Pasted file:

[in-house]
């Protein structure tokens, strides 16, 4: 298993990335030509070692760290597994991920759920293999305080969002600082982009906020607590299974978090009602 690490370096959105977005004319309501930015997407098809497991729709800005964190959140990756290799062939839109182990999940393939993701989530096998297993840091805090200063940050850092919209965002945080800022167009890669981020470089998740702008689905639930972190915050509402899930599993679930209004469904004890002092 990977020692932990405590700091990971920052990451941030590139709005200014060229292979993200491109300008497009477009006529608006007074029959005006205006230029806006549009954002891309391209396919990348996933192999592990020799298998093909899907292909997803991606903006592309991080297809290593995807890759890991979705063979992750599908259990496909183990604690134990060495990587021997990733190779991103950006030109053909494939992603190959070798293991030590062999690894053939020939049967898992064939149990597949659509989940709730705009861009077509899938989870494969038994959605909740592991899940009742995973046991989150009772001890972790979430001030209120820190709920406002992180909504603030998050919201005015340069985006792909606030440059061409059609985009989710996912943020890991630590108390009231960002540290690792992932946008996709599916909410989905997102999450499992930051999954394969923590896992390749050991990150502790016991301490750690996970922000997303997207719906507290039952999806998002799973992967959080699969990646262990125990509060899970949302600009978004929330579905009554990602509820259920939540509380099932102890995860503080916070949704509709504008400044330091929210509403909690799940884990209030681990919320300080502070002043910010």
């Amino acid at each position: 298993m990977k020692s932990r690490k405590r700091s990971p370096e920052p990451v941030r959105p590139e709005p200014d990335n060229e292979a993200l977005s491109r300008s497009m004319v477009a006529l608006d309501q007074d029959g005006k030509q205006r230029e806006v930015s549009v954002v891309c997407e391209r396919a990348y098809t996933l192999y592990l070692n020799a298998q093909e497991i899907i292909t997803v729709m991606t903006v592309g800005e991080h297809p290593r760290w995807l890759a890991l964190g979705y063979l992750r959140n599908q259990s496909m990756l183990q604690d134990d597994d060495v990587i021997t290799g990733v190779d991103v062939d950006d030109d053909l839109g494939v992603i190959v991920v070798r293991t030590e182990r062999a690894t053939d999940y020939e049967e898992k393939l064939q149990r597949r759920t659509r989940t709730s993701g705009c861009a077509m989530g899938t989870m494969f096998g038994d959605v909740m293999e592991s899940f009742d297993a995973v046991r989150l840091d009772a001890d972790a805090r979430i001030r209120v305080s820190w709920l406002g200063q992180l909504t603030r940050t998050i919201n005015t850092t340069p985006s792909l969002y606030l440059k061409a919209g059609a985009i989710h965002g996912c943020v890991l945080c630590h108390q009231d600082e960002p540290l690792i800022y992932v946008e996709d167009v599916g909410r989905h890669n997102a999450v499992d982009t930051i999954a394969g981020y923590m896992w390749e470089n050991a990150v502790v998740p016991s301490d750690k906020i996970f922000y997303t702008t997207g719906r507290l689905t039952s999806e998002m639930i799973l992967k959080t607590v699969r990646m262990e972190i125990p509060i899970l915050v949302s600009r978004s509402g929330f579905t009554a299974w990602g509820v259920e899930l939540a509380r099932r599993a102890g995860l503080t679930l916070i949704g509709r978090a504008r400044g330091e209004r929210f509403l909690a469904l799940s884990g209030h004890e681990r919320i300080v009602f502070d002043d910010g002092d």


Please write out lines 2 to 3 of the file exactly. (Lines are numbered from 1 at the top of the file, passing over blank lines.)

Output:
């Protein structure tokens, strides 16, 4: 298993990335030509070692760290597994991920759920293999305080969002600082982009906020607590299974978090009602 690490370096959105977005004319309501930015997407098809497991729709800005964190959140990756290799062939839109182990999940393939993701989530096998297993840091805090200063940050850092919209965002945080800022167009890669981020470089998740702008689905639930972190915050509402899930599993679930209004469904004890002092 990977020692932990405590700091990971920052990451941030590139709005200014060229292979993200491109300008497009477009006529608006007074029959005006205006230029806006549009954002891309391209396919990348996933192999592990020799298998093909899907292909997803991606903006592309991080297809290593995807890759890991979705063979992750599908259990496909183990604690134990060495990587021997990733190779991103950006030109053909494939992603190959070798293991030590062999690894053939020939049967898992064939149990597949659509989940709730705009861009077509899938989870494969038994959605909740592991899940009742995973046991989150009772001890972790979430001030209120820190709920406002992180909504603030998050919201005015340069985006792909606030440059061409059609985009989710996912943020890991630590108390009231960002540290690792992932946008996709599916909410989905997102999450499992930051999954394969923590896992390749050991990150502790016991301490750690996970922000997303997207719906507290039952999806998002799973992967959080699969990646262990125990509060899970949302600009978004929330579905009554990602509820259920939540509380099932102890995860503080916070949704509709504008400044330091929210509403909690799940884990209030681990919320300080502070002043910010």
């Amino acid at each position: 298993m990977k020692s932990r690490k405590r700091s990971p370096e920052p990451v941030r959105p590139e709005p200014d990335n060229e292979a993200l977005s491109r300008s497009m004319v477009a006529l608006d309501q007074d029959g005006k030509q205006r230029e806006v930015s549009v954002v891309c997407e391209r396919a990348y098809t996933l192999y592990l070692n020799a298998q093909e497991i899907i292909t997803v729709m991606t903006v592309g800005e991080h297809p290593r760290w995807l890759a890991l964190g979705y063979l992750r959140n599908q259990s496909m990756l183990q604690d134990d597994d060495v990587i021997t290799g990733v190779d991103v062939d950006d030109d053909l839109g494939v992603i190959v991920v070798r293991t030590e182990r062999a690894t053939d999940y020939e049967e898992k393939l064939q149990r597949r759920t659509r989940t709730s993701g705009c861009a077509m989530g899938t989870m494969f096998g038994d959605v909740m293999e592991s899940f009742d297993a995973v046991r989150l840091d009772a001890d972790a805090r979430i001030r209120v305080s820190w709920l406002g200063q992180l909504t603030r940050t998050i919201n005015t850092t340069p985006s792909l969002y606030l440059k061409a919209g059609a985009i989710h965002g996912c943020v890991l945080c630590h108390q009231d600082e960002p540290l690792i800022y992932v946008e996709d167009v599916g909410r989905h890669n997102a999450v499992d982009t930051i999954a394969g981020y923590m896992w390749e470089n050991a990150v502790v998740p016991s301490d750690k906020i996970f922000y997303t702008t997207g719906r507290l689905t039952s999806e998002m639930i799973l992967k959080t607590v699969r990646m262990e972190i125990p509060i899970l915050v949302s600009r978004s509402g929330f579905t009554a299974w990602g509820v259920e899930l939540a509380r099932r599993a102890g995860l503080t679930l916070i949704g509709r978090a504008r400044g330091e209004r929210f509403l909690a469904l799940s884990g209030h004890e681990r919320i300080v009602f502070d002043d910010g002092d």